Recycle for Norfolk’s plastic recycling roadshow comes to King’s Lynn on Thursday 28 June, showcasing what plastic packaging containers can be recycled. The roadshow will include hands on displays, a giant plastic recycled sculpture, competitions and prizes.
Plastic recycling experts from RECOUP will be on hand to answer people’s queries about their own plastic recycling together with council staff to explain how householders can ensure their plastic is truly recycled by keeping items clean, dry and loose in their recycling bins.
The event takes place 10:30am – 3:30pm in New Conduit Street, King’s Lynn, and is supported by Recycle for Norfolk, who will be exhibiting a work of art made out of plastic bottles, by local Norwich-based artist Karen Whiterod, and some of the entrants in the competition to design clothing from plastic recycled into fabric.
Stuart Foster, Chief Executive of the charity RECOUP, said: “RECOUP’s mission is to explain to people how easy it is to recycle plastic containers so they never become a blight on the natural environment. It’s important people know what happens to their plastic and that it is made into new bottles, trays and cartons, or indeed other items such as fabric.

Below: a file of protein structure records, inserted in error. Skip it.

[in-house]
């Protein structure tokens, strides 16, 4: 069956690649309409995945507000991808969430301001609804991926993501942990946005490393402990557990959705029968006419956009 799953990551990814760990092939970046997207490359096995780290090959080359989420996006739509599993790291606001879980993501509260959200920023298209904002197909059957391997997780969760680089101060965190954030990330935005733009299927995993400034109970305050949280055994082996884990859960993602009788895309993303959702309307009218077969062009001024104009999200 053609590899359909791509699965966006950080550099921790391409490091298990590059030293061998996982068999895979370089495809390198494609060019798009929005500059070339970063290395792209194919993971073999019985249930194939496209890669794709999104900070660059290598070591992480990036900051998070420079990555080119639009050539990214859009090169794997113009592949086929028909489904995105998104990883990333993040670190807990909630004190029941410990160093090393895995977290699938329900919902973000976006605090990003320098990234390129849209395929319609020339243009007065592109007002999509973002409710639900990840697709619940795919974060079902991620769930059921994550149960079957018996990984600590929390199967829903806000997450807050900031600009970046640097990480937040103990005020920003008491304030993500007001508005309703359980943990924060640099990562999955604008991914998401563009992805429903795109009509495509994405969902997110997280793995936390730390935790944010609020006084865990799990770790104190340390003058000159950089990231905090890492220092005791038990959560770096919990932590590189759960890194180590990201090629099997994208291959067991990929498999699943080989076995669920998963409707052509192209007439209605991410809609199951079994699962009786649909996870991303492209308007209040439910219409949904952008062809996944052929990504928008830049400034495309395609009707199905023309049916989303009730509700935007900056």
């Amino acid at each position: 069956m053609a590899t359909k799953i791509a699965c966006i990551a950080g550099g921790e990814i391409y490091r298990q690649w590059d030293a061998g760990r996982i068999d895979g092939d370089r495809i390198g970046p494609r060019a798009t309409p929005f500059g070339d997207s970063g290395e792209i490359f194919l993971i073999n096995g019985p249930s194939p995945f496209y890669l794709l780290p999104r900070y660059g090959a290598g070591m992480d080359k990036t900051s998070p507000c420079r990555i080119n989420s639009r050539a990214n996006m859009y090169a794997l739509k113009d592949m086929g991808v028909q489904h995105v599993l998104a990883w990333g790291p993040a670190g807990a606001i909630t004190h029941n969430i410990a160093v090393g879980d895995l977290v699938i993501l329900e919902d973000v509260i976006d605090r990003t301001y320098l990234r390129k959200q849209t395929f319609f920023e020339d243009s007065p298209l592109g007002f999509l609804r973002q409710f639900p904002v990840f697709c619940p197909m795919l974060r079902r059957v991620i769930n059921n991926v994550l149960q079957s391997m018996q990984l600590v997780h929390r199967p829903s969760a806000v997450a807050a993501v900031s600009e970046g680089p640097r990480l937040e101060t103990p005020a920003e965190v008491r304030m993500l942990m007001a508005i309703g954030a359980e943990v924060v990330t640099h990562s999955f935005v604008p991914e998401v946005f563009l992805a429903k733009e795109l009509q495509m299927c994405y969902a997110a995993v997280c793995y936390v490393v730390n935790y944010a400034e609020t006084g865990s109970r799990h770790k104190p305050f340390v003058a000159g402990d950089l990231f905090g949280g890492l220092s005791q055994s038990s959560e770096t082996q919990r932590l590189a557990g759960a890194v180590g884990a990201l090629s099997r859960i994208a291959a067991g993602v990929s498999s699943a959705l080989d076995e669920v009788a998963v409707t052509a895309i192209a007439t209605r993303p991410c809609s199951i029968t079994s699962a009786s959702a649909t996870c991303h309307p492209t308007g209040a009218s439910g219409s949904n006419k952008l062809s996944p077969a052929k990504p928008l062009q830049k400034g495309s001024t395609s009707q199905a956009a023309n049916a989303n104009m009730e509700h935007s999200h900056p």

“This project provides a great opportunity to reduce confusion householders may have when recycling plastics and to ensure that the resource is recycled and does not end up in the natural environment.”
West Norfolk residents recycle over 14,500 tonnes of material through the kerbside collection each year. Over 400 tonnes of plastic bottles were recycled into bottles last year. All of the processing of plastic material collected in Norfolk is done in the UK and Europe to ensure the quality of our environment is protected.
Cllr Ian Devereux, Borough Council of King’s Lynn & West Norfolk cabinet member for Environment, said: “The council has very limited ability to affect how plastic is used in industry, including the food industry and in retail. We do make sure that the waste we collect is stored, transported and processed to protect the environment from harm.
“Helping residents to understand how plastics are recycled and the part that they have to play in that journey is an important part of our role. We are delighted to work with RECOUP on this project. It is the role of the packaging industry and users of its products to take responsibility for the materials they make to ensure that they are capable of being recycled easily and that this message is conveyed to the public in a simple way.”
More information about what can and cannot be recycled in Norfolk can be found at
www.recyclefornorfolk.com or via Twitter and Facebook: @Recycle4Norfolk @RECOUP_UK